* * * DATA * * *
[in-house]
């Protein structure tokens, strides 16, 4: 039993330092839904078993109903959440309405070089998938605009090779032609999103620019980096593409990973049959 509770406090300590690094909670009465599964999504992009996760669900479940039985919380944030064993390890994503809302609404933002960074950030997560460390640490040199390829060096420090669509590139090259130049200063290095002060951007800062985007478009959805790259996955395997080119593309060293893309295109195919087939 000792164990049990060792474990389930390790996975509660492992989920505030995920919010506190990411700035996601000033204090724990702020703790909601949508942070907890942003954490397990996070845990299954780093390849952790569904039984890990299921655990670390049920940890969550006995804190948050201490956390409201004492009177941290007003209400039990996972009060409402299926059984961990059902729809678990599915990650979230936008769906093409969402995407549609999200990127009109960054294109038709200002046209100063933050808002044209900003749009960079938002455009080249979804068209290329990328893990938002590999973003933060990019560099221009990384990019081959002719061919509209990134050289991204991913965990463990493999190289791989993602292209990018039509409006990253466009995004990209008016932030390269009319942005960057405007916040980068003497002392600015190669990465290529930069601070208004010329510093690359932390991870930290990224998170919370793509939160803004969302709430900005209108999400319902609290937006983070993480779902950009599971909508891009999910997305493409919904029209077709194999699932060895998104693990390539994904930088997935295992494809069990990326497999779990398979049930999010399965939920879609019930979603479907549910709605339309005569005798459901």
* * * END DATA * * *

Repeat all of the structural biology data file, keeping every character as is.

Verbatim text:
[in-house]
């Protein structure tokens, strides 16, 4: 039993330092839904078993109903959440309405070089998938605009090779032609999103620019980096593409990973049959 509770406090300590690094909670009465599964999504992009996760669900479940039985919380944030064993390890994503809302609404933002960074950030997560460390640490040199390829060096420090669509590139090259130049200063290095002060951007800062985007478009959805790259996955395997080119593309060293893309295109195919087939 000792164990049990060792474990389930390790996975509660492992989920505030995920919010506190990411700035996601000033204090724990702020703790909601949508942070907890942003954490397990996070845990299954780093390849952790569904039984890990299921655990670390049920940890969550006995804190948050201490956390409201004492009177941290007003209400039990996972009060409402299926059984961990059902729809678990599915990650979230936008769906093409969402995407549609999200990127009109960054294109038709200002046209100063933050808002044209900003749009960079938002455009080249979804068209290329990328893990938002590999973003933060990019560099221009990384990019081959002719061919509209990134050289991204991913965990463990493999190289791989993602292209990018039509409006990253466009995004990209008016932030390269009319942005960057405007916040980068003497002392600015190669990465290529930069601070208004010329510093690359932390991870930290990224998170919370793509939160803004969302709430900005209108999400319902609290937006983070993480779902950009599971909508891009999910997305493409919904029209077709194999699932060895998104693990390539994904930088997935295992494809069990990326497999779990398979049930999010399965939920879609019930979603479907549910709605339309005569005798459901």